The WWII journal left behind by General Sir Miles Dempsey has recently gone under the hammer, and it appears to oddly disregard the Normandy landings as a line has been crossed through them. At least, that is how things appear. No one is actually one hundred percent certain why General Dempsey decided to scribble through an entire week’s worth of schedule in his WWII journal, namely the week during which D-Day took place.
The book itself is what is known as an “engagements diary,” and it is exactly what it sounds like it would be. Both prior to and following the week of the Normandy invasion, General “Bimbo” Dempsey had left a record of numerous important obligations in his WWII journal, many of them involving other men of rank. Interest in why Sir Dempsey might have stricken the week from his diary has arisen partially given that the week he crossed off was the date of an engagement about to see its seventieth anniversary commemorated worldwide.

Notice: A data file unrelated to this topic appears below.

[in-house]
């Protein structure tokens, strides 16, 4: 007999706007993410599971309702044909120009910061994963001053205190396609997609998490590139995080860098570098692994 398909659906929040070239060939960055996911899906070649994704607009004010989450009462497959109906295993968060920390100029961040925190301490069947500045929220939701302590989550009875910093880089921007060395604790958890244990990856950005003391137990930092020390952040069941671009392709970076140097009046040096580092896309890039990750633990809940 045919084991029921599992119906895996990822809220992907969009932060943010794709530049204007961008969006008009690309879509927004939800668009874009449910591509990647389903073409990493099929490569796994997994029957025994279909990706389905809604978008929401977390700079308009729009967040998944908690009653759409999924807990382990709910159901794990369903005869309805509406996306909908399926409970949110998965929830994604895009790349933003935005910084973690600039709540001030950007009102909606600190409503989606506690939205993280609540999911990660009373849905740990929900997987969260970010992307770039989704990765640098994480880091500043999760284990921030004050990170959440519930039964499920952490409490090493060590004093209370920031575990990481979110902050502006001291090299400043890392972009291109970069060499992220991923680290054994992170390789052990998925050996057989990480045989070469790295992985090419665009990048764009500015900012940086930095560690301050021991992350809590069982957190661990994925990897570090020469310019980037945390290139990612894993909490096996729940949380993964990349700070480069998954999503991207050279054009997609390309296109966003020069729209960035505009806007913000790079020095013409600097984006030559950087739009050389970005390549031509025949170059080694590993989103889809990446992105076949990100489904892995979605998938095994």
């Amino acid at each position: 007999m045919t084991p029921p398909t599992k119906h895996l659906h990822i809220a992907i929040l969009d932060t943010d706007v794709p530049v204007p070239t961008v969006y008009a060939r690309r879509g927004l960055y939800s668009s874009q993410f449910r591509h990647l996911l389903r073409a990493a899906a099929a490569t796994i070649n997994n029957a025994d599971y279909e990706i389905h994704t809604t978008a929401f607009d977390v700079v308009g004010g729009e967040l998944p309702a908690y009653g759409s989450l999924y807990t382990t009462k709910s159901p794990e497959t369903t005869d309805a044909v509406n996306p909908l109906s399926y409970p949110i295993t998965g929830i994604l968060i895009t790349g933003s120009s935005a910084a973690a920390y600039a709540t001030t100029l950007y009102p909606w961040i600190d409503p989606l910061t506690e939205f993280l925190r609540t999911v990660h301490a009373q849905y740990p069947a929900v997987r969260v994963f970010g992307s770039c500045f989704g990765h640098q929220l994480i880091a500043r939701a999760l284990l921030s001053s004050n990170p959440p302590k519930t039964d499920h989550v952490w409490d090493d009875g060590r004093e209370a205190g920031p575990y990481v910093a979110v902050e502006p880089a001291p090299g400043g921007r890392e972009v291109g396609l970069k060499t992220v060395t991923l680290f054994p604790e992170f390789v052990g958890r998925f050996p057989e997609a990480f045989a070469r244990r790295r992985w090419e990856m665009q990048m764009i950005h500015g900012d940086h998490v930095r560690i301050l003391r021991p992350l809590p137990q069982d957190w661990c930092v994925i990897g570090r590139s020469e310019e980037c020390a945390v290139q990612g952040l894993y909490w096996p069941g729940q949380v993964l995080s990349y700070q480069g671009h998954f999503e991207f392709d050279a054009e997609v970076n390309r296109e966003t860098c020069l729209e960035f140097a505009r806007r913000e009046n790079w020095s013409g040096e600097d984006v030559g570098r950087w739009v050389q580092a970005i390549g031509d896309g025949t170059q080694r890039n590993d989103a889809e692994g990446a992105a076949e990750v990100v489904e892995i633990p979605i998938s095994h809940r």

Sir Dempsey’s belongings have not been examined quite so thoroughly in the past. As a general, he was not one to be glorified and much preferred to keep to himself. As such, his WWII journal did not fall under scrutiny until it was up for purchase. This falls in line with many people in his generation, though he easily could have been a prominent name if chose to be as he was one of history’s rare generals to have been knighted on the battlefield by King George VI.
Many other documents have also been revealed concerning Sir Dempsey, giving a fuller view of his service during the Second World War. One of the most interesting aspects of the documents is actually that, with the exception of the WWII journal, they are not written by Dempsey himself. Instead, others felt the need to express tribute for the man. Not only was he involved in D-Day, but he was also involved in the surrender of the Germans at the end of the war, the Mail Online reports.
The WWII journal of Sir Miles Dempsey provides an interesting insight into the engagements of a high-profile war general, and raises some interesting questions regarding his plans for D-Day. No one knows if he crossed off the dates to keep his schedule clear, to keep his plans secret, or because he was unsure as to whether or not he would survive. Either way, his WWII journal is a prized war artifact once used by a respected general.